The Gorgon also got a significant boost, as its ranged attack now inflicts -2 SPD instead of simply preventing the hit model from running or charging. While the new editions allow models to charge even when suffering from a minus to their SPD stat, the change overall in our experience has really made the Gorgon stand out as a solid control piece. Add in being able to hit at P+S 16 (thanks to Combo Strike), and the Gorgon certainly has a place at the low cost of 9 points.

Adeptis Rahn’s personal myrmidon Discordia also got some significant rebalancing in the new editions. There’s so much fun on the card now that showing it is easier than telling you about it.

Not to be outdone by his Shyeel rival, Ossyan’s personal warjack Hypnos also got a bit of a makeover for the new editions.

Of course, this Insider wouldn’t be complete without a quick overview of the many solos within the Faction as well. Retribution commanders will be happy to know that the deadly Mage Hunter Assassin remains pretty much as she was, still boasting Chain Strike, Weapon Master, and Decapitation for 4PC. The Soulless Escort got a bit of a survivability bump—he now no longer needs to sacrifice himself to protect his unit from spells. Instead, he kept Disbinding, allowing him to remove an enemy upkeep spell from his unit as a special action. He also kept Magic Static, meaning enemy spellcasters will have to be that much closer in order to make the magic happen.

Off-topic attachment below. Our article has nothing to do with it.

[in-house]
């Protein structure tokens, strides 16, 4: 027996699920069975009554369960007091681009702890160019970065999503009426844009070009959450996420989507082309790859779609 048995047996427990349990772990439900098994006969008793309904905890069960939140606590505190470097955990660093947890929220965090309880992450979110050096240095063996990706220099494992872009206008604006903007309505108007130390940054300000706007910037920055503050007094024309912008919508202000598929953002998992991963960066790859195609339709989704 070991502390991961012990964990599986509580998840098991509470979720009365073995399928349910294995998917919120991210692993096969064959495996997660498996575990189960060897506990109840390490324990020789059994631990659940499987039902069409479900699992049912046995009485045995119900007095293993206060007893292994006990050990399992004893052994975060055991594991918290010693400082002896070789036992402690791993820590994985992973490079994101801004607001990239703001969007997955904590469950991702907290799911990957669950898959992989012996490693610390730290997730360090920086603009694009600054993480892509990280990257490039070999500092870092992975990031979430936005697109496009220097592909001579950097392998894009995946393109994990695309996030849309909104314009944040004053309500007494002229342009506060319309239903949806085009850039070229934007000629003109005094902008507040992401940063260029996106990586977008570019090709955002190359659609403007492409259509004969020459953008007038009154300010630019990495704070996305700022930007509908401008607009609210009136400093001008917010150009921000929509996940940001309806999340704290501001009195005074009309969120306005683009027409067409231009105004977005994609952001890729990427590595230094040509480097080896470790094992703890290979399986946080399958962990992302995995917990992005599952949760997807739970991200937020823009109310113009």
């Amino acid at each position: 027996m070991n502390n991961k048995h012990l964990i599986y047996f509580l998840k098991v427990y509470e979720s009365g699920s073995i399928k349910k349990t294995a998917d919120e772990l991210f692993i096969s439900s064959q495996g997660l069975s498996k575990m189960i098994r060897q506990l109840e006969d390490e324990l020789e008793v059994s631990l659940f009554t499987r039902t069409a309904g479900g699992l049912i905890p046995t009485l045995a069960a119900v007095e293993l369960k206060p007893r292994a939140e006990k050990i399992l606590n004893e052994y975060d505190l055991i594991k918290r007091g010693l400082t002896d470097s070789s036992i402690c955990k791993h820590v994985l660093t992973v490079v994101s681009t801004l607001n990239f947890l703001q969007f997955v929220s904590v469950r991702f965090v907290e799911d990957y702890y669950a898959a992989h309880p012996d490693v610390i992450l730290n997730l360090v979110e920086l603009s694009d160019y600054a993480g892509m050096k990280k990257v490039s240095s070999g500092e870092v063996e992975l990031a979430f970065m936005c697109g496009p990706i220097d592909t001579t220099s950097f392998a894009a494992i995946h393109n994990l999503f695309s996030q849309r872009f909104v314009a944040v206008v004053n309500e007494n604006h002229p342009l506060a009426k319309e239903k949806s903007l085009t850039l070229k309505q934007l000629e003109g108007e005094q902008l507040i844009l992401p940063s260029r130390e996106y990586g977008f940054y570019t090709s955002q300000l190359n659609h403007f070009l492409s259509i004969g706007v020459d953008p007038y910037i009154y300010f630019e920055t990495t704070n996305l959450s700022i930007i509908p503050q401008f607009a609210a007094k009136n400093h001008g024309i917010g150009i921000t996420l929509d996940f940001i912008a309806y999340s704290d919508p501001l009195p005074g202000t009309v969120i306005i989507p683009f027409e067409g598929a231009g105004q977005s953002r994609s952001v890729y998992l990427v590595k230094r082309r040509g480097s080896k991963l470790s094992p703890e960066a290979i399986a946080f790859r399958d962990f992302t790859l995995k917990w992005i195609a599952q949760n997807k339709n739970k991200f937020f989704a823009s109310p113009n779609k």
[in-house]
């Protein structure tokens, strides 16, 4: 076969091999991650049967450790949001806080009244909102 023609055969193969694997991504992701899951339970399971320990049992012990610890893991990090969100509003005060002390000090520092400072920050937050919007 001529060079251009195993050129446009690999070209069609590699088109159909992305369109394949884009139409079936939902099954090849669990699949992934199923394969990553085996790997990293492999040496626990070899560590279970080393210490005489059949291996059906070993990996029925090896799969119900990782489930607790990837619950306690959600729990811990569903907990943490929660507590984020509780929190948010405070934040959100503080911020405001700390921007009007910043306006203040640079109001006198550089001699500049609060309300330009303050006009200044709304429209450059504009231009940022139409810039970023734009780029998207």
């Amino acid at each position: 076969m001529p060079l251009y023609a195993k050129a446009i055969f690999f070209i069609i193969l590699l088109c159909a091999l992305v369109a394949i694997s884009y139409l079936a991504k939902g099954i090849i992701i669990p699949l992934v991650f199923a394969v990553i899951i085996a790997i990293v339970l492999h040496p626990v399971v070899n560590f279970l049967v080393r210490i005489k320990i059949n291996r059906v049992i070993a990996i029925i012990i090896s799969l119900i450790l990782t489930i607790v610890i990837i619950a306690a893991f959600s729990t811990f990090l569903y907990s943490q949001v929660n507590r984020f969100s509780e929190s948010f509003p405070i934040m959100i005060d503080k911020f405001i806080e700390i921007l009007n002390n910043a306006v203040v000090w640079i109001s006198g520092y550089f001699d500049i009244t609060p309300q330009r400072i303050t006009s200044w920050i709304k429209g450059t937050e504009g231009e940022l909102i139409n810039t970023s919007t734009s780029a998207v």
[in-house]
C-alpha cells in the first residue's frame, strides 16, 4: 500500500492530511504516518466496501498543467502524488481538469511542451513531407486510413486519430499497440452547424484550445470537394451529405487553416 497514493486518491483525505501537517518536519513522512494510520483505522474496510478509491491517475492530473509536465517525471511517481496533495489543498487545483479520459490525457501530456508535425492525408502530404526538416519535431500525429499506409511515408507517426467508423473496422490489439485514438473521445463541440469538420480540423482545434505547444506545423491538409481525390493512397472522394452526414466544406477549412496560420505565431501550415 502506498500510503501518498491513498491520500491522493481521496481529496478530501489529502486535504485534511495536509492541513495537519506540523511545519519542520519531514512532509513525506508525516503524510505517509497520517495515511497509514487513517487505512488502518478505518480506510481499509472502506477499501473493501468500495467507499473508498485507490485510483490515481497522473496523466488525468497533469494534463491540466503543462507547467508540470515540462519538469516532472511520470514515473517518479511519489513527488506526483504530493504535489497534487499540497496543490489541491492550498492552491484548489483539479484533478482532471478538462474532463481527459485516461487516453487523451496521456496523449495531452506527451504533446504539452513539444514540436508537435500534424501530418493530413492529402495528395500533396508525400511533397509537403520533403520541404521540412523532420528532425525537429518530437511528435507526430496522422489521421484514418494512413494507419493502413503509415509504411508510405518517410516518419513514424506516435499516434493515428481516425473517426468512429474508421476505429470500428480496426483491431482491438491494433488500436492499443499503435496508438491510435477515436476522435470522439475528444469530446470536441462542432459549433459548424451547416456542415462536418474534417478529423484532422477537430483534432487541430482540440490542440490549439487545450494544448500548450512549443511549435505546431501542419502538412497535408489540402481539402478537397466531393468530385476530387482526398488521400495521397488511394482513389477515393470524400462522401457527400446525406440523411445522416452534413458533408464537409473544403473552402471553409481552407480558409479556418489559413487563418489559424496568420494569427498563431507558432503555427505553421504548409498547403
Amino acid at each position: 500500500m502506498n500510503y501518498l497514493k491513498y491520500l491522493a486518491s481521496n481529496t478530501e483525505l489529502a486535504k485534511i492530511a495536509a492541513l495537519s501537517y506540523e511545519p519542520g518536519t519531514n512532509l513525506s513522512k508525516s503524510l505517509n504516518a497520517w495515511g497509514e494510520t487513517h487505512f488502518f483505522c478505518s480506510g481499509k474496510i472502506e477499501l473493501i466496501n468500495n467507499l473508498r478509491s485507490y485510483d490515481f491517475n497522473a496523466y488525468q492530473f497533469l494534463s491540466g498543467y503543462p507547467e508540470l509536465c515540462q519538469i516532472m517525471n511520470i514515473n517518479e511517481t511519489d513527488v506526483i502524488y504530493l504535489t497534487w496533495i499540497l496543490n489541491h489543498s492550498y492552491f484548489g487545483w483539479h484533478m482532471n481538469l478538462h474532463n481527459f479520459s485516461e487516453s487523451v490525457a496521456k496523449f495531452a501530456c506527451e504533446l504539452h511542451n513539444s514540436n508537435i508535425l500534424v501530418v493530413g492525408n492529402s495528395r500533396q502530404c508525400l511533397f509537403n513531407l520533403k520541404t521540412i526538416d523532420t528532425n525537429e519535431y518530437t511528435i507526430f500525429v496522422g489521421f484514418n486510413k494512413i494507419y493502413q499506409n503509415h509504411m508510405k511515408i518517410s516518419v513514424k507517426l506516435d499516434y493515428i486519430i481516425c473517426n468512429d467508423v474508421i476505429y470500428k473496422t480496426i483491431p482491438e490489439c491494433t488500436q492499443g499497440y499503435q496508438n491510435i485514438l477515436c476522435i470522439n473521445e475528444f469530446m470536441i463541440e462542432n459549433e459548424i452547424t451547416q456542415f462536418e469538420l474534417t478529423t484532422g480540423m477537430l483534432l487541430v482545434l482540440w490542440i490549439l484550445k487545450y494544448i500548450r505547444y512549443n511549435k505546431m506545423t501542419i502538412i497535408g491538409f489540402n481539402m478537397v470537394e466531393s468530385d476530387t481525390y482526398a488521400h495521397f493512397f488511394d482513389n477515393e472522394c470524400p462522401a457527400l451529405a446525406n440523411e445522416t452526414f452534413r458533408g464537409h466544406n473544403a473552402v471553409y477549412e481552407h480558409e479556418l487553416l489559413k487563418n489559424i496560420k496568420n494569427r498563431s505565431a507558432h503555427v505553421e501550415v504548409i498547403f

The Dawnguard Destor Thane picked up a great new ability in Leadership [Dawnguard Destors], which grants all Destors in his CMD Unyielding. The Thane’s role was reevaluated a bit, however, as we wanted him to be leading the charge, not acting as a mobile gun platform. As such, he traded in Virtuoso and Multi-Fire on his lance cannon for Quick Work and Reposition [3].

Last but not least, the humble Arcanist remains an incredible support piece for Retribution armies. At just 2PC and FA 3, these guys have Repair [d6], Empower that allows them to feed warjacks additional focus points (even if they already have one or more on them up to the limit of 3), and, of course, Concentrated Power.

In the end, I am very excited to see Retribution’s glorious future in the new editions. Bigger and better than ever before, it remains at its core a unique blend of diverse themes and play styles that can be combined in a myriad of ways to best suit the battlefield on which they fight.